By Amy Kalman, RN
I remember watching the expression on my Mom’s face while we were out for dinner at a local restaurant: the waiter took my order without a pen and paper. She cringed. I prayed he’d remember our entire order; that I like extra ice or that she likes sauce on the side. Prior experiences have told me that he’ll forget some detail, only because he didn’t take the time to write down our request. He got the order right, thankfully, but I felt some risk was experienced watching him only listening.
I’m not sure if you’ve had the same restaurant experience, but I’m sure you’ve had a ‘to do’ list or a shopping list for the supermarket so you don’t forget any of the important items you’ll need to make through the week, or at least next 24 hours. My guess is that you use these tools to keep track of all that you need to function in your day-to-day life with minimal aggravation.
Do you have a medical ‘to do’ list? Or a notebook to keep track of results from blood work, CT Scans, MRIs, and questions you’ve prepared for your next visit? Documentation of your vital signs? List of all of your physicians and their phone numbers? Names and dosage of your chemotherapy, side dishes (incl. anti-nausea, steroids, antibiotics, etc.), radiation dosage, and otherwise regularly scheduled medications and medication allergies? Prior medical and surgical history?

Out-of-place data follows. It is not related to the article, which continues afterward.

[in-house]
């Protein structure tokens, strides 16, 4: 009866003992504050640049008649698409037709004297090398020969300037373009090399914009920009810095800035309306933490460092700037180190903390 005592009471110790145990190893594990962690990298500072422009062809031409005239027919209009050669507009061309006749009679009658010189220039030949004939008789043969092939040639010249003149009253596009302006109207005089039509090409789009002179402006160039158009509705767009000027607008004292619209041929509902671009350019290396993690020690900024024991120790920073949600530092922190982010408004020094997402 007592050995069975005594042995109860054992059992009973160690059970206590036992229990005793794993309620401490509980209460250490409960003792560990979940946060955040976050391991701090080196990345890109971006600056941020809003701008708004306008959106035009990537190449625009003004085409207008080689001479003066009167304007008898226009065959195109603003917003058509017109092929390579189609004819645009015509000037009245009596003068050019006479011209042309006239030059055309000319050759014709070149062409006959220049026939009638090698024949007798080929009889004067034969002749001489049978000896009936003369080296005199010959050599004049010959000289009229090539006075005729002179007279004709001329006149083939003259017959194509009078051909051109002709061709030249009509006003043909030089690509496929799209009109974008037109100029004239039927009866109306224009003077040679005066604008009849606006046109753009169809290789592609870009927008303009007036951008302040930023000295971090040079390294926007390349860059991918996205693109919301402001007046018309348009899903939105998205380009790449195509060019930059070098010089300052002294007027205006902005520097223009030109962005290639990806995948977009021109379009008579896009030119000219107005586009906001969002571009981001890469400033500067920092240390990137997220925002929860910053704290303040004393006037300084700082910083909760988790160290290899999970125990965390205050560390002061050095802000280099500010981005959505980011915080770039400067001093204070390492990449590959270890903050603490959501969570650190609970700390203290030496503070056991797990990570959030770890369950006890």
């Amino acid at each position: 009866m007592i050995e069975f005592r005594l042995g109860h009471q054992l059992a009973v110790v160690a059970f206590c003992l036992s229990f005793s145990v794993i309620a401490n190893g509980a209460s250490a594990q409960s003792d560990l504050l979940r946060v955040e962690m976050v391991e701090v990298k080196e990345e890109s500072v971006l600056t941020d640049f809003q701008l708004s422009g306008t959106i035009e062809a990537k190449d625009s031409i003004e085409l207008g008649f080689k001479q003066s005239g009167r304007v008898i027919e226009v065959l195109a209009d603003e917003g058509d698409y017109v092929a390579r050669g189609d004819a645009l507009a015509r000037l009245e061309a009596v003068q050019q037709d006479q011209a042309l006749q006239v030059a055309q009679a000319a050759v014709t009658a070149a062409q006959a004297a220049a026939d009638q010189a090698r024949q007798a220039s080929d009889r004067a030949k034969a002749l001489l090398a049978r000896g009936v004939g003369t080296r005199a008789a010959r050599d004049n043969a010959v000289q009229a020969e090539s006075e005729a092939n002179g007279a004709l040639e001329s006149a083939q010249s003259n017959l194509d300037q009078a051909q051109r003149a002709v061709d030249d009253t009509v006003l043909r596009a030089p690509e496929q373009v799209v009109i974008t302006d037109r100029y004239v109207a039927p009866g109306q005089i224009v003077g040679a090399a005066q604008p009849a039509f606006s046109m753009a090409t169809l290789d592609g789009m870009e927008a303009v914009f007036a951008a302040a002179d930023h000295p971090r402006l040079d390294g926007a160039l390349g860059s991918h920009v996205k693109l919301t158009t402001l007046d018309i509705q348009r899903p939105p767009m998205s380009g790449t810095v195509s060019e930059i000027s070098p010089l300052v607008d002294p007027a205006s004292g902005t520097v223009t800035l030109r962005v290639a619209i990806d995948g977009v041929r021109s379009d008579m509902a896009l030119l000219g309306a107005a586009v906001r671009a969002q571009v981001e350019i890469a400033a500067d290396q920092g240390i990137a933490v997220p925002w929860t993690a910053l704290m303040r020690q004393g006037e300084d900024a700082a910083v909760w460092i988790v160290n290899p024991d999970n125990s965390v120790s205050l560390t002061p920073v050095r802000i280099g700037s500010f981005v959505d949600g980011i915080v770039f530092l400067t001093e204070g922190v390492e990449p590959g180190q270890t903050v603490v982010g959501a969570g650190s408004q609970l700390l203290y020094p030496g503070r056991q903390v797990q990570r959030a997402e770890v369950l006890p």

Though your doctors and nurses may take wonderful care of you, the complexity in development, diagnosis, and treatment of cancer can be overwhelming. The mind tends to remember more information, especially if increased in complexity, when it’s written at the same time as learning. Lack of information regarding your health may bring a sense of comfort, but knowledge is power. Having all of your own information organized into a single place that’s easy to access and transport will give you the ability to manage your own health and be a part of the decision making process regarding treatment.
While a notebook or binder (one that holds pages to accommodate CD’s with test results is a great addition) certainly can’t control the growth of cancer in your body, but it can give you a sense of control in the course of treatment. You don’t need anything complicated or with too many pockets — think about your kitchen’s ‘junk drawer’. Creativity may strike and inspire you to create space for the tidbits of advice you’ll pick up along the way from cohorts in treatment, or a simple place to doodle while keeping busy in a waiting room. Keep in mind the essential function: making your current medical information immediately available to you and your caregivers.
During the treatment process there are moments you’re forced to surrender and have faith that you will achieve your final outcome of survival. But in the moments where control is possible, you have the opportunity to learn about your body, the science of cancer and its treatment, and feel that you are just as important a member of the treatment team as the nurse, radiation therapist, support staff, and physicians.